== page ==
China's Young People at Increasing Risk of Suicide

china-suicide-july-2012.jpg A man who attempted to commit suicide is seen standing on the shelter of a metro station in Shenzhen, Guangdong province, on July 29, 2012.

Amid growing competition for university places and rising graduate unemployment, suicide is now the leading cause of death for Chinese people aged between 15 and 34, official media reported this week.

Nationwide, suicide is also the fifth leading cause of death across the entire population, the Beijing Evening News reported.

"We should prevent suicide in young people; in particular, suicides over the fact that they didn't get high enough grades in the university entrance exam to get a place at their ideal university, and other reasons like that," said Chinese U.S.-based medical doctor Jin Fusheng, who runs a private practice in Maryland.

"This is why we need to get the message out that all roads lead to [their goal]," he said.

"Suicide prevention requires a collective effort from communities, the media, families and the whole of society."

According to figures from the Geneva-based World Health Organization (WHO), 30 percent of the world's suicides take place in China, where 250,000 people take their own lives annually.

A further 200,000 are believed to attempt suicide unsuccessfully in any given year, and China has an unusually high suicide rate among rural women, which has been linked to social inequality, domestic abuse, and the easy availability of toxic pesticides.

Depression and mental pressure

Around one half of Chinese suicides are linked to a diagnosis of depression, sparking calls for greater awareness of the issues from social commentators and medical practitioners.

"Of course this has to do with the broad social environment," Germany-based Chinese writer and social commentator Liao Tianqi said.

"Usually, for a person to take the extreme and final step of committing suicide, most would have to feel psychologically very out of tune [with their surroundings]."

She said that people under "enormous mental pressure" as well as those with psychiatric problems were driven to take their own lives in today's China, where competition for economic and educational benefits is steadily getting tougher.

"People who are under enormous mental pressure don't just need help, care, and support from their families; they need it from society as a whole; from their place of education, from organizations offering psychological counseling, or their teachers," Liao said. "This is crucial."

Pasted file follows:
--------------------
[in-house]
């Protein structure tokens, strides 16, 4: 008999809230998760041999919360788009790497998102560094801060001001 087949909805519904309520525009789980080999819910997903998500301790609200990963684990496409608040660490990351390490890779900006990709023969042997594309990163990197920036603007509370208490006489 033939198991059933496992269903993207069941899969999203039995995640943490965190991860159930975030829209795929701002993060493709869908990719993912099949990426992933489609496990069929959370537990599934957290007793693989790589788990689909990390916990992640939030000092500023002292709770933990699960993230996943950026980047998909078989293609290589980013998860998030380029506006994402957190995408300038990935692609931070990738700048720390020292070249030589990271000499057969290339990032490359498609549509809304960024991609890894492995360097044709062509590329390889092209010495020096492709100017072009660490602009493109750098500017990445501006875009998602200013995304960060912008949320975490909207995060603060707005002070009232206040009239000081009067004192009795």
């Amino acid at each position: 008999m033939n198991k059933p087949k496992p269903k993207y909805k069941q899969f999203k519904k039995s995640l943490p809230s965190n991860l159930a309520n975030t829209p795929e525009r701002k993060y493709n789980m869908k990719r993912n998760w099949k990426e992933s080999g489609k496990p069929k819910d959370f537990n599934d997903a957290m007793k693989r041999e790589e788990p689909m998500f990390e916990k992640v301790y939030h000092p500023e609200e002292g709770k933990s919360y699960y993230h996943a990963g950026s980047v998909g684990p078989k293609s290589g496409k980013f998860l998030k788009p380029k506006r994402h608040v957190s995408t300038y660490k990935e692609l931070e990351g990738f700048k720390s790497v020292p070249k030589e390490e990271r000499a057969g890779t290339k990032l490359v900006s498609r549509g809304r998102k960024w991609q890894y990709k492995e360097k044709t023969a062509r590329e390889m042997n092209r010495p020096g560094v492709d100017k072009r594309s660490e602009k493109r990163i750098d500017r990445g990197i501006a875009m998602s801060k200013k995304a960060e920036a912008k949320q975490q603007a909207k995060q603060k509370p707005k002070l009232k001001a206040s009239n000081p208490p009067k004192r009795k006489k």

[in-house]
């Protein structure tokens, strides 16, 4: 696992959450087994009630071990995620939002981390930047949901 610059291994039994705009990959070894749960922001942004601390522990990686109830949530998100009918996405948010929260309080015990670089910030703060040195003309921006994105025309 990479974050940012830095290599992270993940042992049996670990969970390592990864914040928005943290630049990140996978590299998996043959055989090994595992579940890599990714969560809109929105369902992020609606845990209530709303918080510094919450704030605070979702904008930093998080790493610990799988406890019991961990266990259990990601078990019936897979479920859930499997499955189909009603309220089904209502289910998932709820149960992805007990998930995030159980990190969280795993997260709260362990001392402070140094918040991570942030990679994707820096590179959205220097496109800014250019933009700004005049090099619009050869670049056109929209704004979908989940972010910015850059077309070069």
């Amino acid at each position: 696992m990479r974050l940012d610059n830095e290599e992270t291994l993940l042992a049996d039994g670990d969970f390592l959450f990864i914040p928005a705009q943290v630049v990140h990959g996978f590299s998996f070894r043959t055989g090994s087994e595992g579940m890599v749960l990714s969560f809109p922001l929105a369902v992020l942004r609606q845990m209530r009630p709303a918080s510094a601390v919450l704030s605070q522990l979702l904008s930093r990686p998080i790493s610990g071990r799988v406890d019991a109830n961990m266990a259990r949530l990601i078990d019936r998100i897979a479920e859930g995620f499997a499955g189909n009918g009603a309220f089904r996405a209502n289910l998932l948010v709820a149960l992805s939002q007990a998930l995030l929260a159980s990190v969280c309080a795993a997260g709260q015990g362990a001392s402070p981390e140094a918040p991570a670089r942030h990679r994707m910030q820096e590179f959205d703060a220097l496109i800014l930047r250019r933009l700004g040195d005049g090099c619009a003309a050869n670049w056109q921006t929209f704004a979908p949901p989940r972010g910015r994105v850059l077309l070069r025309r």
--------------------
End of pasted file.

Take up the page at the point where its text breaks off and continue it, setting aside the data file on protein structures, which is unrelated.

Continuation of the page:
Seeking help

Rapid economic growth and deepening social inequalities over the past three decades have ramped up stress levels across the population, with urban white-collar workers, high-flyers, and young people all seeking psychological help in unprecedented numbers, according to mental health professionals.

Counseling hotlines are proliferating rapidly in major cities, advertising their services online with names like "The Soul's Home," "Kind Hearts," or "A Burden Halved."

China recorded more than 100 million cases of psychiatric illness in 2009, of which 16 million were classified as "severe," according to figures from the Chinese Centers of Disease Control and Prevention (CDC).

Around 30 percent of cases require treatment in hospital, top Beijing psychiatrist Yang Pude told Caixin Media in a recent report.

But only 132,000 beds were available in psychiatric clinics and hospitals in 2005, less than a quarter of the world average of 4.3 psychiatric beds per 10,000 head of population.

As a result, many people in need of treatment are forced to fall back on family, and remain living in the community with no record of their level of risk or assessment of their needs, the report said.

Treatable illness

According to Jin, one of the leading psychiatric causes of suicide is easily preventable with the right treatment.

"The commonest pathology we see leading to suicide is depression," he said. "It needs treatment from a psychiatrist, including medication."

"While the suicide rate among people with depression is high, this is a treatable disease."

Reported by Xi Wang for RFA's Mandarin Service. Translated and written in English by Luisetta Mudie.


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